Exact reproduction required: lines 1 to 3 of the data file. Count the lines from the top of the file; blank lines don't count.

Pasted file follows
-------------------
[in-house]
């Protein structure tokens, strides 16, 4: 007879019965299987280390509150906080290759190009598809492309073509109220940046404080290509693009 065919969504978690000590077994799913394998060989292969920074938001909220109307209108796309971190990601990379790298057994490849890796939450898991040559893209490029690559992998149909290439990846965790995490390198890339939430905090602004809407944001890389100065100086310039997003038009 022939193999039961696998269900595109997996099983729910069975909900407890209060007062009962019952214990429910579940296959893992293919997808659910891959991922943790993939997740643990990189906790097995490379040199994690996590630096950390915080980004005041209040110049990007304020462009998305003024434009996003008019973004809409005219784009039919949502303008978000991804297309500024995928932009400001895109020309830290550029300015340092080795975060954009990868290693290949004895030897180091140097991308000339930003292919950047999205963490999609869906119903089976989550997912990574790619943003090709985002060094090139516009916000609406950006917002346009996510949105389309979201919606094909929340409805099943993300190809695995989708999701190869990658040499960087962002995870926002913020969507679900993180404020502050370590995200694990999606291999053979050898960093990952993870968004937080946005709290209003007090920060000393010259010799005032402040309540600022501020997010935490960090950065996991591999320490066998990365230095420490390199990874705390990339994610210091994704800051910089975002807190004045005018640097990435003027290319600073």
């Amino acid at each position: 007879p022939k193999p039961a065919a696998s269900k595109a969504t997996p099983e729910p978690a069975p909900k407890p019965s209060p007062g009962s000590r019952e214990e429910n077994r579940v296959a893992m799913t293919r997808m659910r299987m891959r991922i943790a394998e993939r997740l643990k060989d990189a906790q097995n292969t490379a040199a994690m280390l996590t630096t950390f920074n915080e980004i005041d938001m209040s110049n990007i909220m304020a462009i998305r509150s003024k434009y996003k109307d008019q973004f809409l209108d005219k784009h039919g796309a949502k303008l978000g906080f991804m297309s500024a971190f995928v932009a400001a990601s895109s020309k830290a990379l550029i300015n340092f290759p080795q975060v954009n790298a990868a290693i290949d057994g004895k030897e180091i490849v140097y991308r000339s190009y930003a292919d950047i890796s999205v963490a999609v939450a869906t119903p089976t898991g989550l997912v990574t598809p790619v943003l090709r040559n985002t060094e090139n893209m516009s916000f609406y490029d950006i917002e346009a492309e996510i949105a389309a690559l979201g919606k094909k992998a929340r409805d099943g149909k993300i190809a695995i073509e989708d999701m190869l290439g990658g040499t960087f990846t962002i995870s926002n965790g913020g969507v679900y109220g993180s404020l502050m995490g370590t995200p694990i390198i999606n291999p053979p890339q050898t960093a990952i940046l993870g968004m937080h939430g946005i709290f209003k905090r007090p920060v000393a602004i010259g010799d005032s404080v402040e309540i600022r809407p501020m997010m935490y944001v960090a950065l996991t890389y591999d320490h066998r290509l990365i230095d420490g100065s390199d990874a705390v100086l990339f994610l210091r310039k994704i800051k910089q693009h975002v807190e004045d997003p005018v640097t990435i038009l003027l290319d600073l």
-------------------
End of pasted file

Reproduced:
[in-house]
């Protein structure tokens, strides 16, 4: 007879019965299987280390509150906080290759190009598809492309073509109220940046404080290509693009 065919969504978690000590077994799913394998060989292969920074938001909220109307209108796309971190990601990379790298057994490849890796939450898991040559893209490029690559992998149909290439990846965790995490390198890339939430905090602004809407944001890389100065100086310039997003038009 022939193999039961696998269900595109997996099983729910069975909900407890209060007062009962019952214990429910579940296959893992293919997808659910891959991922943790993939997740643990990189906790097995490379040199994690996590630096950390915080980004005041209040110049990007304020462009998305003024434009996003008019973004809409005219784009039919949502303008978000991804297309500024995928932009400001895109020309830290550029300015340092080795975060954009990868290693290949004895030897180091140097991308000339930003292919950047999205963490999609869906119903089976989550997912990574790619943003090709985002060094090139516009916000609406950006917002346009996510949105389309979201919606094909929340409805099943993300190809695995989708999701190869990658040499960087962002995870926002913020969507679900993180404020502050370590995200694990999606291999053979050898960093990952993870968004937080946005709290209003007090920060000393010259010799005032402040309540600022501020997010935490960090950065996991591999320490066998990365230095420490390199990874705390990339994610210091994704800051910089975002807190004045005018640097990435003027290319600073």
């Amino acid at each position: 007879p022939k193999p039961a065919a696998s269900k595109a969504t997996p099983e729910p978690a069975p909900k407890p019965s209060p007062g009962s000590r019952e214990e429910n077994r579940v296959a893992m799913t293919r997808m659910r299987m891959r991922i943790a394998e993939r997740l643990k060989d990189a906790q097995n292969t490379a040199a994690m280390l996590t630096t950390f920074n915080e980004i005041d938001m209040s110049n990007i909220m304020a462009i998305r509150s003024k434009y996003k109307d008019q973004f809409l209108d005219k784009h039919g796309a949502k303008l978000g906080f991804m297309s500024a971190f995928v932009a400001a990601s895109s020309k830290a990379l550029i300015n340092f290759p080795q975060v954009n790298a990868a290693i290949d057994g004895k030897e180091i490849v140097y991308r000339s190009y930003a292919d950047i890796s999205v963490a999609v939450a869906t119903p089976t898991g989550l997912v990574t598809p790619v943003l090709r040559n985002t060094e090139n893209m516009s916000f609406y490029d950006i917002e346009a492309e996510i949105a389309a690559l979201g919606k094909k992998a929340r409805d099943g149909k993300i190809a695995i073509e989708d999701m190869l290439g990658g040499t960087f990846t962002i995870s926002n965790g913020g969507v679900y109220g993180s404020l502050m995490g370590t995200p694990i390198i999606n291999p053979p890339q050898t960093a990952i940046l993870g968004m937080h939430g946005i709290f209003k905090r007090p920060v000393a602004i010259g010799d005032s404080v402040e309540i600022r809407p501020m997010m935490y944001v960090a950065l996991t890389y591999d320490h066998r290509l990365i230095d420490g100065s390199d990874a705390v100086l990339f994610l210091r310039k994704i800051k910089q693009h975002v807190e004045d997003p005018v640097t990435i038009l003027l290319d600073l």